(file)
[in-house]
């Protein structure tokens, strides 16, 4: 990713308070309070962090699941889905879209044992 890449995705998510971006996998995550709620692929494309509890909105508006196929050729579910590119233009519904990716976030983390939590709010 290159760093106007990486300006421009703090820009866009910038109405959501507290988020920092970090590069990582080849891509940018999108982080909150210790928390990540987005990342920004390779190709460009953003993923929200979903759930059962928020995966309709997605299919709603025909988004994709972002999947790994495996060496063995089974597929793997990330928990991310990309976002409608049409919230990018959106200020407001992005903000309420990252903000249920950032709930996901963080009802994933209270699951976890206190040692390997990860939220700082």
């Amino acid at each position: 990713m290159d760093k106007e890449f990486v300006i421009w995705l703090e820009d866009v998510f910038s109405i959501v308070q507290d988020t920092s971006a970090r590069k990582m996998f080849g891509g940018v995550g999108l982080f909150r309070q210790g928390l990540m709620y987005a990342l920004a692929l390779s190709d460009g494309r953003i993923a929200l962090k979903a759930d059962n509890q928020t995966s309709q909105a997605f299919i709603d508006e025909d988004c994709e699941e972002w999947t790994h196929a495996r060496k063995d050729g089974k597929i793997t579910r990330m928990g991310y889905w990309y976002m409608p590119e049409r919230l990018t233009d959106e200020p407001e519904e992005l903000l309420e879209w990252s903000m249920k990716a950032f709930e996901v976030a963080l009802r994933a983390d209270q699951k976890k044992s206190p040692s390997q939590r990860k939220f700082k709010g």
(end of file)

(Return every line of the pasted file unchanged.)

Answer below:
[in-house]
């Protein structure tokens, strides 16, 4: 990713308070309070962090699941889905879209044992 890449995705998510971006996998995550709620692929494309509890909105508006196929050729579910590119233009519904990716976030983390939590709010 290159760093106007990486300006421009703090820009866009910038109405959501507290988020920092970090590069990582080849891509940018999108982080909150210790928390990540987005990342920004390779190709460009953003993923929200979903759930059962928020995966309709997605299919709603025909988004994709972002999947790994495996060496063995089974597929793997990330928990991310990309976002409608049409919230990018959106200020407001992005903000309420990252903000249920950032709930996901963080009802994933209270699951976890206190040692390997990860939220700082």
């Amino acid at each position: 990713m290159d760093k106007e890449f990486v300006i421009w995705l703090e820009d866009v998510f910038s109405i959501v308070q507290d988020t920092s971006a970090r590069k990582m996998f080849g891509g940018v995550g999108l982080f909150r309070q210790g928390l990540m709620y987005a990342l920004a692929l390779s190709d460009g494309r953003i993923a929200l962090k979903a759930d059962n509890q928020t995966s309709q909105a997605f299919i709603d508006e025909d988004c994709e699941e972002w999947t790994h196929a495996r060496k063995d050729g089974k597929i793997t579910r990330m928990g991310y889905w990309y976002m409608p590119e049409r919230l990018t233009d959106e200020p407001e519904e992005l903000l309420e879209w990252s903000m249920k990716a950032f709930e996901v976030a963080l009802r994933a983390d209270q699951k976890k044992s206190p040692s390997q939590r990860k939220f700082k709010g």